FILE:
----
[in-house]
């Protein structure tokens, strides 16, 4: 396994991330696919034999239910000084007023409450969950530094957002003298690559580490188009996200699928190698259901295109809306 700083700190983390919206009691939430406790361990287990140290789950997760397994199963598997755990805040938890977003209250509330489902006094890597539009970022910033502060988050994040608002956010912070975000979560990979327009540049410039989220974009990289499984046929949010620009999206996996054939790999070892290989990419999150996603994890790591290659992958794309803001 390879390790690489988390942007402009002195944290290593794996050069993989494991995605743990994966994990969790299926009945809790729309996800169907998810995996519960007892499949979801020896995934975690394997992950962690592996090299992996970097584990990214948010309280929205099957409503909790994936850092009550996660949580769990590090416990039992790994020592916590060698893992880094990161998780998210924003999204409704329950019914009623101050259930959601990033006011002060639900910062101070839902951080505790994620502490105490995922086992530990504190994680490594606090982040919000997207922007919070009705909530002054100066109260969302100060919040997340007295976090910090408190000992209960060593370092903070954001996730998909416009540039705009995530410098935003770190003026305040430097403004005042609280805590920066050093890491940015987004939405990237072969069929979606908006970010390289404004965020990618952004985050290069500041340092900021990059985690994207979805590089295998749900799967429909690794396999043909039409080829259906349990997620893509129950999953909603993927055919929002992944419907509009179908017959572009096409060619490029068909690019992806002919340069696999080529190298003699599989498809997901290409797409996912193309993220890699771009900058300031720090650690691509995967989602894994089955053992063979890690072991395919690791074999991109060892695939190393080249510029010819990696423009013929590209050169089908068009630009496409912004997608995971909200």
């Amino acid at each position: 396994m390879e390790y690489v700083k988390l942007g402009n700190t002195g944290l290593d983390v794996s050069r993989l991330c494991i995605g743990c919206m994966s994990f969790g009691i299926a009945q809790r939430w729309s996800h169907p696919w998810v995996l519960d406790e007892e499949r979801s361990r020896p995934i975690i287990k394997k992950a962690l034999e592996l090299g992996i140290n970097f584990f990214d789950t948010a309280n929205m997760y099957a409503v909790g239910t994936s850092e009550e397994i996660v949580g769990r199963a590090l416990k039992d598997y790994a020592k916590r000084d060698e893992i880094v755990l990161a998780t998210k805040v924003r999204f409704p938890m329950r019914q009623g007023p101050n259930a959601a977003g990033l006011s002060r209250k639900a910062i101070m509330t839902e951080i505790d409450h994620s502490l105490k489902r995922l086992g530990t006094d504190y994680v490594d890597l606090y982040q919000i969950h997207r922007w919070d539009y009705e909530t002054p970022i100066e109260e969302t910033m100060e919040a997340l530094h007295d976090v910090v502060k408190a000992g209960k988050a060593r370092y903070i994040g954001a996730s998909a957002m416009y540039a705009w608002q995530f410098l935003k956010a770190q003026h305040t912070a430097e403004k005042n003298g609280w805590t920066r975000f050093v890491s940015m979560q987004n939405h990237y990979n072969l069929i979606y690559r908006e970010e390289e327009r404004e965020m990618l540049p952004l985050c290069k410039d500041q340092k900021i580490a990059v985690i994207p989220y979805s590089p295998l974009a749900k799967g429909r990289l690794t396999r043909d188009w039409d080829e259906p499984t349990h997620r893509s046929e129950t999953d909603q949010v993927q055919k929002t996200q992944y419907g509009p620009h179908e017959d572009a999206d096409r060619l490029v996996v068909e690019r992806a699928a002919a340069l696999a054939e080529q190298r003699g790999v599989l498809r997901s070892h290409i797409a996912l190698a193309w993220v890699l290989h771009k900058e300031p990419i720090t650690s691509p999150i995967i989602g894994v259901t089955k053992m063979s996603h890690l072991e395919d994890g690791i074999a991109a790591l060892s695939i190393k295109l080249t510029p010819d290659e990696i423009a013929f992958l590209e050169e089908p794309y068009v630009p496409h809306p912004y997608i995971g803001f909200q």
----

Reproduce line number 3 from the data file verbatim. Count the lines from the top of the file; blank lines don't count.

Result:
């Amino acid at each position: 396994m390879e390790y690489v700083k988390l942007g402009n700190t002195g944290l290593d983390v794996s050069r993989l991330c494991i995605g743990c919206m994966s994990f969790g009691i299926a009945q809790r939430w729309s996800h169907p696919w998810v995996l519960d406790e007892e499949r979801s361990r020896p995934i975690i287990k394997k992950a962690l034999e592996l090299g992996i140290n970097f584990f990214d789950t948010a309280n929205m997760y099957a409503v909790g239910t994936s850092e009550e397994i996660v949580g769990r199963a590090l416990k039992d598997y790994a020592k916590r000084d060698e893992i880094v755990l990161a998780t998210k805040v924003r999204f409704p938890m329950r019914q009623g007023p101050n259930a959601a977003g990033l006011s002060r209250k639900a910062i101070m509330t839902e951080i505790d409450h994620s502490l105490k489902r995922l086992g530990t006094d504190y994680v490594d890597l606090y982040q919000i969950h997207r922007w919070d539009y009705e909530t002054p970022i100066e109260e969302t910033m100060e919040a997340l530094h007295d976090v910090v502060k408190a000992g209960k988050a060593r370092y903070i994040g954001a996730s998909a957002m416009y540039a705009w608002q995530f410098l935003k956010a770190q003026h305040t912070a430097e403004k005042n003298g609280w805590t920066r975000f050093v890491s940015m979560q987004n939405h990237y990979n072969l069929i979606y690559r908006e970010e390289e327009r404004e965020m990618l540049p952004l985050c290069k410039d500041q340092k900021i580490a990059v985690i994207p989220y979805s590089p295998l974009a749900k799967g429909r990289l690794t396999r043909d188009w039409d080829e259906p499984t349990h997620r893509s046929e129950t999953d909603q949010v993927q055919k929002t996200q992944y419907g509009p620009h179908e017959d572009a999206d096409r060619l490029v996996v068909e690019r992806a699928a002919a340069l696999a054939e080529q190298r003699g790999v599989l498809r997901s070892h290409i797409a996912l190698a193309w993220v890699l290989h771009k900058e300031p990419i720090t650690s691509p999150i995967i989602g894994v259901t089955k053992m063979s996603h890690l072991e395919d994890g690791i074999a991109a790591l060892s695939i190393k295109l080249t510029p010819d290659e990696i423009a013929f992958l590209e050169e089908p794309y068009v630009p496409h809306p912004y997608i995971g803001f909200q």